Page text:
Meet the devil firefish, also known as the lionfish. Its scientific binomial name Pterois miles translates to "feathered soldier", which we think is a perfect name for a fish, which is easily recognisable for its venomous, spiny fins. You've probably seen them in our Skretting Diversity Gallery!

These venomous spines serve as protection, making it difficult for predators to eat the devil firefish. The toxins are a very strong deterrent and are able to cause severe illness and even death to large animals, even humans, that are stung. That said, the devil firefish is non-aggressive, so incidents like this are rare, with firefish preferring to simply hide and wait for darkness before swimming about.

The devil firefish is striking, there's no denying that it's one of the most easily recognisable fish internationally. Credit: zsispeo [CC BY-NC-SA 2.0]

Where are they from?

The devil firefish occurs naturally throughout the Indian Ocean. It ranges from South Africa, along East Africa to the Red Sea, and along the coast of southern Asia to India and Indonesia. As a result of the Lessepian Migration (the merging of Red Sea and Mediterranean ecosystems as a result of the construction of the Suez Canal), devil firefish are also present around Turkey, Cyprus and Greece. Known as "lionfish" internationally, devil firefish that have been discarded from home aquariums have become established as an invasive species in the Caribbean Sea too.

A quick note on "invasive species" - the lionfish gets a bad rep because of its presence in some parts of the world where it is a harmful, invasive species. It's important to remember that every single invasive alien species is a natural part of an ecosystem somewhere else, and lionfish are a perfectly natural part of our coastal ecosystem here in South Africa. Please keep in mind that information you see online might be biased towards American and British ecosystems, as these are the English-speaking nations with the largest online presence.

In areas around the Caribbean Sea, where the devil firefish is invasive, community projects encourage locals to catch, cook and eat these fish. Without any significant predators, the lionfish is taking over the Caribbean Sea, so human intervention is needed. Credit: SFU - Communications & Marketing [CC BY 2.0]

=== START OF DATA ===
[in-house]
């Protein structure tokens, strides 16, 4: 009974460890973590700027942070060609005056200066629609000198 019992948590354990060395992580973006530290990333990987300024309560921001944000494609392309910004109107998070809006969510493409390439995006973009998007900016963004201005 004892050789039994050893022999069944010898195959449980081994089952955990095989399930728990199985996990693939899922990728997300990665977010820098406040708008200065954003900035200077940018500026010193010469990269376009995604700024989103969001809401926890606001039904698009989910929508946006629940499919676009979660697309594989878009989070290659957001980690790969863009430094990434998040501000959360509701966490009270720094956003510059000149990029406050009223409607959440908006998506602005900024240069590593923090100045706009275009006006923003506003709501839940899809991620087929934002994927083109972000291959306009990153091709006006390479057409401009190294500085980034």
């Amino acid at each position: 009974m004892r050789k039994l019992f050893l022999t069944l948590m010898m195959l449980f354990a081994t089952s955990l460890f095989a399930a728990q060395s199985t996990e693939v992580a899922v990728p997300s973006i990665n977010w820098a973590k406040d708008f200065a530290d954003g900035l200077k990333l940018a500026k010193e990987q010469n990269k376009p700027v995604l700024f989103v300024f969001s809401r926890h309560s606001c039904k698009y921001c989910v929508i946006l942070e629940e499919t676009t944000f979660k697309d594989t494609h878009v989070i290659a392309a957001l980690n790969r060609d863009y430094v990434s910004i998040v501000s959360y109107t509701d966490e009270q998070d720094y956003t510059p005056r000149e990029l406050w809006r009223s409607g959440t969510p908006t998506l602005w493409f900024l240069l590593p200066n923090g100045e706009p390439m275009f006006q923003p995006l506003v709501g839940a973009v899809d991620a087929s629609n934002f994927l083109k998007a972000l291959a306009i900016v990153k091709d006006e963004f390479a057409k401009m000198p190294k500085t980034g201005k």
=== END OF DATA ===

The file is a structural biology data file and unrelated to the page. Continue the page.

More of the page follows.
Predator and prey

Although it is a predator, the devil firefish also falls prey to a number of other, larger fish that have learned feeding techniques to bypass its venomous spines. These predators include moray eels, groupers, and several shark species - even groupers in the Caribbean Sea that are not natural predators of the devil firefish (or anything like it) are learning new hunting strategies to eat it.

The nocturnal firefish is an ambush predator and uses the cover of darkness to eat other small fish (even other firefish) and small crustaceans. It uses the cover of darkness to get close, and then swallows its prey whole with a quick sucking motion! Its long, spiny fins might be beautiful, but they are not well-suited for sustained swimming, so the devil firefish cannot chase prey, it can only put on a single short burst of speed.

Its slight reddish tint and disruptive camouflage make the devil firefish an excellent nocturnal reef predator.Credit: kris-mikael.krister [CC BY 2.0]

When young, the firefish is not as adept at hunting, so needs to lure prey closer to its mouth before striking. It uses small tassels on its chin and "eyebrows" to entice prey closer. As it gets older, it no longer needs these tassels and they stop growing back, so are often absent in adult devil firefish. Interestingly, adult firefish that are raised in aquariums (like ours) never lose their tassels, because they never need to use them as lures!

This devil firefish at the Two Oceans Aquarium still has its juvenile eyebrow tassels.

We hope you've learned something new about this iconic, if often misunderstood fish! Remember, the lionfish is part of a healthy ecosystem here in South Africa!


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